The Denver Post
Rebuilding Together Metro Denver is partnering with Sears to provide critical repairs to the home of Ethel Jones, 81. She and her late husband both served in the U.S. Air Force, and they raised four children; their oldest son is also a veteran, having retired from the U.S. Army after 20 years of service. Jones has lived in her home in east Denver for 40 years. She suffers from health issues that make it difficult to maintain her home.
Tom Wykstra walked tall toward a plot of land at the Colorado Capitol, picked up a shovel and a camouflage helmet so he could scoop a pile of dirt.
It meant years of hard work was paying off as he and other members of the Colorado Fallen Heroes Memorial Fund finally had raised enough money to build a monument. As a father, though, it was sorrowful. That’s because his son’s name will be on the memorial. Pfc. Jake Wykstra died May 28, 2014, in Afghanistan in an aircraft accident.
Wykstra and other officials kicked off construction Monday during a Veterans Day ceremony where 150 names of Coloradans killed in combat since World War I were read aloud. The monument, which was approved by the legislature in 2007, is expected to be finished by Memorial Day weekend.
“It will always be a somber place,” Wykstra said. “These are Colorado’s sons and daughters.”
When each of the 150-plus names was read, the crowd fell silent. No sniffles, no traffic, no banter from passersby. It was as if the city knew to honor its fallen soldiers, sailors, Marines and airmen.
Wykstra walked to the podium to read a section of names with his back straight, head up and shoulders back. His list included his son’s name.
Jake Wykstra was a regular American kid, Tom said. Jake knew that he wanted to join the military by the time he was 14.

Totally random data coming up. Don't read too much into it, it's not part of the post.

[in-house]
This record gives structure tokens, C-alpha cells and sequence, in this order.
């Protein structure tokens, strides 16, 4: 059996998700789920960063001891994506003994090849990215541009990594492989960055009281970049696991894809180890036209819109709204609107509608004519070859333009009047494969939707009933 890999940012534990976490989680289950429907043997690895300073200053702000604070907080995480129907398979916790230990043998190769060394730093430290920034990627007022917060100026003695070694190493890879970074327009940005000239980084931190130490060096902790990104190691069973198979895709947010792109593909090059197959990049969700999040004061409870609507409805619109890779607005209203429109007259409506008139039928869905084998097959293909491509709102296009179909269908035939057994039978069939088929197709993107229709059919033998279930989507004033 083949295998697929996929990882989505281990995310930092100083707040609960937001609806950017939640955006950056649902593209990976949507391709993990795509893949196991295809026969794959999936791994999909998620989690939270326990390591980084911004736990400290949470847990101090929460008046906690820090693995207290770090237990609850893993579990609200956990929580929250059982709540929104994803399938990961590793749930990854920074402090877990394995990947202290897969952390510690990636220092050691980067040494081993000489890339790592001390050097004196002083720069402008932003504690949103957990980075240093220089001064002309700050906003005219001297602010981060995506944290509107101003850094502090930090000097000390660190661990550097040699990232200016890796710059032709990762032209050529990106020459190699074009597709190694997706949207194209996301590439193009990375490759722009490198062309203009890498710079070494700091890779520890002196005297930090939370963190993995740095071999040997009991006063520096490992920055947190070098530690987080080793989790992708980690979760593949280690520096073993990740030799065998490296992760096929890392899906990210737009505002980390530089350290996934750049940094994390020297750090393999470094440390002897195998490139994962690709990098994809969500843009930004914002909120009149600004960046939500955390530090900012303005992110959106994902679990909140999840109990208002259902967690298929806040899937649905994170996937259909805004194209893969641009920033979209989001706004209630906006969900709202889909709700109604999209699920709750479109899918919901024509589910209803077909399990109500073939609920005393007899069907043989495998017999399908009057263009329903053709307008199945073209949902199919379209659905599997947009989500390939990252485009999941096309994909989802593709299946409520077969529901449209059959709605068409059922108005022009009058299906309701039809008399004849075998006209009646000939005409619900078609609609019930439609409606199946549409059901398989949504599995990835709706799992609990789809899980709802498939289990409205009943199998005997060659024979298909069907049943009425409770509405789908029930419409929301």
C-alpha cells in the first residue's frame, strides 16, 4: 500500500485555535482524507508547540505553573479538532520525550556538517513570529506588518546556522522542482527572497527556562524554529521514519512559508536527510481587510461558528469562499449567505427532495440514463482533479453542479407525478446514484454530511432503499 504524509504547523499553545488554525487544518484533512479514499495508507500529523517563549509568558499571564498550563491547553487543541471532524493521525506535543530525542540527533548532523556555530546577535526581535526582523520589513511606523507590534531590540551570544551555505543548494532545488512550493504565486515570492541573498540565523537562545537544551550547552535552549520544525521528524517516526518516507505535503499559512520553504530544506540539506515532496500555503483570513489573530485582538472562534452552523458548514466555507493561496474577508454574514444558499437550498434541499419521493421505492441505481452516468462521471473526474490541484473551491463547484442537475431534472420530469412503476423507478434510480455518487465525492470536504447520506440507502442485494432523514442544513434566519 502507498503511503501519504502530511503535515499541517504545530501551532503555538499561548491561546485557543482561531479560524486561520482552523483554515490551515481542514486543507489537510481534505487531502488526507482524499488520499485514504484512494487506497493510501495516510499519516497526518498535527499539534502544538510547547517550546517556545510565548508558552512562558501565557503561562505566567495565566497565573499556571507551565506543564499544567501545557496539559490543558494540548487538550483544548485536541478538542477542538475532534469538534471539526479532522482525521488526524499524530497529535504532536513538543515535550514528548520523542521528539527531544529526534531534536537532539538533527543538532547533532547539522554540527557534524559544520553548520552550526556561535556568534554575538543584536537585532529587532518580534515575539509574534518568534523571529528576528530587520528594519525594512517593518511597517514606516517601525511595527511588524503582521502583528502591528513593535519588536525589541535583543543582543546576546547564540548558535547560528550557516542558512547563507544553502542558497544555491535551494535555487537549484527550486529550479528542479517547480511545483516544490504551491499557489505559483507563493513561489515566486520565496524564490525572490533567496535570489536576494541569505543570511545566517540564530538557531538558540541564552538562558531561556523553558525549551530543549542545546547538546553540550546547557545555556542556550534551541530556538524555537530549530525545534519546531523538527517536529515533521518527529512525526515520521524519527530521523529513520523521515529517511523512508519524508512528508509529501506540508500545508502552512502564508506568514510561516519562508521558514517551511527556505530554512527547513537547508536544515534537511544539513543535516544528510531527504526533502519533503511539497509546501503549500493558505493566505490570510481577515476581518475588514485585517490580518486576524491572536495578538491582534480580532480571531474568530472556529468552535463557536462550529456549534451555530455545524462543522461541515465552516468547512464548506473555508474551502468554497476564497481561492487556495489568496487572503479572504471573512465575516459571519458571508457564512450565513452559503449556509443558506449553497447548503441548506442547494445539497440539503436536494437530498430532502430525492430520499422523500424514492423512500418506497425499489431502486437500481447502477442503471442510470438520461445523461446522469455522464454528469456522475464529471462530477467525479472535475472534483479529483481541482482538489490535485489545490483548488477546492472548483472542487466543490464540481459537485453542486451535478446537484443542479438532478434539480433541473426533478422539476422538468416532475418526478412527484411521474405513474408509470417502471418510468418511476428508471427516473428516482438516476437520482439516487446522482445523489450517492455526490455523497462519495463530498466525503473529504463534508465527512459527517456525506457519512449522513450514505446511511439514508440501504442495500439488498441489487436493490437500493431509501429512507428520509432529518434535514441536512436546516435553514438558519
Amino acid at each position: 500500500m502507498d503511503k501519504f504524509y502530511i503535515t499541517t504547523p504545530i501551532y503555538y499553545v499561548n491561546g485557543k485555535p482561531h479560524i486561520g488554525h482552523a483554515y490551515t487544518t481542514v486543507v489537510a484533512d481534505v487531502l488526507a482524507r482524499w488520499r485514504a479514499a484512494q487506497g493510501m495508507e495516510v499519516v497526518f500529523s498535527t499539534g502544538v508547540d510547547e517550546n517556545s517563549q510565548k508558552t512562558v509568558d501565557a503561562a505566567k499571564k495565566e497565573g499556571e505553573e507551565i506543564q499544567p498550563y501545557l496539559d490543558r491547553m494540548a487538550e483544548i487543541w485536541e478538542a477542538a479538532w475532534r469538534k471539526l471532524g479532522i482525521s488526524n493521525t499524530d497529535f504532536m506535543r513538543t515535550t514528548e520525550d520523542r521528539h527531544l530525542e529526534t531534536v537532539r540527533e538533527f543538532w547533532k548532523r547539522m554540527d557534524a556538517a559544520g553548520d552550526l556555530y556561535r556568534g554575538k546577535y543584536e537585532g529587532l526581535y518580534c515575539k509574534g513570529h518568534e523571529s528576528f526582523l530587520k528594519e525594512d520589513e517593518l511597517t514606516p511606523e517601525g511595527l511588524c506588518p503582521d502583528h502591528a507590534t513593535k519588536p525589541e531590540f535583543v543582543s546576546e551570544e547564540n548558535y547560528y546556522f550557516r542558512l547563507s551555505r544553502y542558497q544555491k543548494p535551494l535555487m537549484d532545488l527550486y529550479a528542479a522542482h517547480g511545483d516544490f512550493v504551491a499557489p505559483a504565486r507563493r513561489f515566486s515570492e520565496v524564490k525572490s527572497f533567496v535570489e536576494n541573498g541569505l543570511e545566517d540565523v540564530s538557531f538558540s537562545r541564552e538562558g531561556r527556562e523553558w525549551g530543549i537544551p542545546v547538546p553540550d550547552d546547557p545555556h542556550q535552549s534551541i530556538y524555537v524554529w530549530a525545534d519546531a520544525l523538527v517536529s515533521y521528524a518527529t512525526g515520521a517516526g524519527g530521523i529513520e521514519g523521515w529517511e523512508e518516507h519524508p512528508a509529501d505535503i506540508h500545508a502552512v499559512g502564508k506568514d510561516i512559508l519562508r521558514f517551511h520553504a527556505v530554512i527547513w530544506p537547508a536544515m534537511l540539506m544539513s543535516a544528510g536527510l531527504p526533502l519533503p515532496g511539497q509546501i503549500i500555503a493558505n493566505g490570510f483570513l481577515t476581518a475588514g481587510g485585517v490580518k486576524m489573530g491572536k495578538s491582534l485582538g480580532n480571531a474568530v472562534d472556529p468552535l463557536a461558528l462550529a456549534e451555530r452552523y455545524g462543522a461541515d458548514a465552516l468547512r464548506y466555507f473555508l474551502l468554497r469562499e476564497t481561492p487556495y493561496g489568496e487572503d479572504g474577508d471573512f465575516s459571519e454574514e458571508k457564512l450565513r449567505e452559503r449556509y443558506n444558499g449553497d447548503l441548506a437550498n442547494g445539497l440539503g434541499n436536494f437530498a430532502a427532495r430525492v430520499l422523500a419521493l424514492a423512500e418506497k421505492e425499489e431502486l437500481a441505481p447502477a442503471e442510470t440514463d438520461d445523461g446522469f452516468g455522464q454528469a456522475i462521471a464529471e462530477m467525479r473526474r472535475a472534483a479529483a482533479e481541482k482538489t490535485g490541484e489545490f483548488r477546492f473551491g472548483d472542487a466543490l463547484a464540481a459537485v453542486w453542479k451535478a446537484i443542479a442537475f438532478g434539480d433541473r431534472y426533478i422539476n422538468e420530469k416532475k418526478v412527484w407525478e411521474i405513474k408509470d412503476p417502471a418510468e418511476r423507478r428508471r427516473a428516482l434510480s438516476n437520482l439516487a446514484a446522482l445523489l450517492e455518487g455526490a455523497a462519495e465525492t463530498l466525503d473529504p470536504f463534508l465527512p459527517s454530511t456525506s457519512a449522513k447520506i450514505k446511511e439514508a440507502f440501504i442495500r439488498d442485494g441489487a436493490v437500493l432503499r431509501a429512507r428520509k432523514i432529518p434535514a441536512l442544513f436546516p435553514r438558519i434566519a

Tom Wykstra was proud, just as most fathers would be when a son decided to serve, he said. But he also was scared of what could happen.
“I remember that day,” he said. “I can’t describe it. As a
parent, it’s your most terrifying fears hitting all at once.”
After Jake died, Tom became a Gold Star father, a distinction given to family members when a loved one dies in combat. He joined the Colorado Fallen Heroes Memorial Fund in 2015 to honor Jake and the others who died at war.
“For Gold Star families, one of the biggest fears is having your loved one forgotten,” Tom said. “Having a permanent monument to honor fallen heroes is important to honor them and to teach the future generations of military sacrifice.”
Rebecca Kim joined the fallen heroes memorial commission in 2009, six years after her brother Russell Rippetoe, an Army Ranger, was killed in Iraq in a suicide bombing.
“I was searching for a way to honor my brother,” Kim said. “It was never a question of if we’d get here, but a question of when.”
Now that construction is underway, the project moves into what the memorial fund calls “Phase II.” The goal is to create a public online database where people can search the names of Coloradans who died in combat and learn about who they were.
“Students come to the Capitol daily. This memorial is a doorway to educating youth on the sacrifices people make for them,” Kim said. “They can read about the veterans and say, ‘He or she had the same interests as me, and they lived in my city.’ And maybe, at least, it inspires them to help someone.”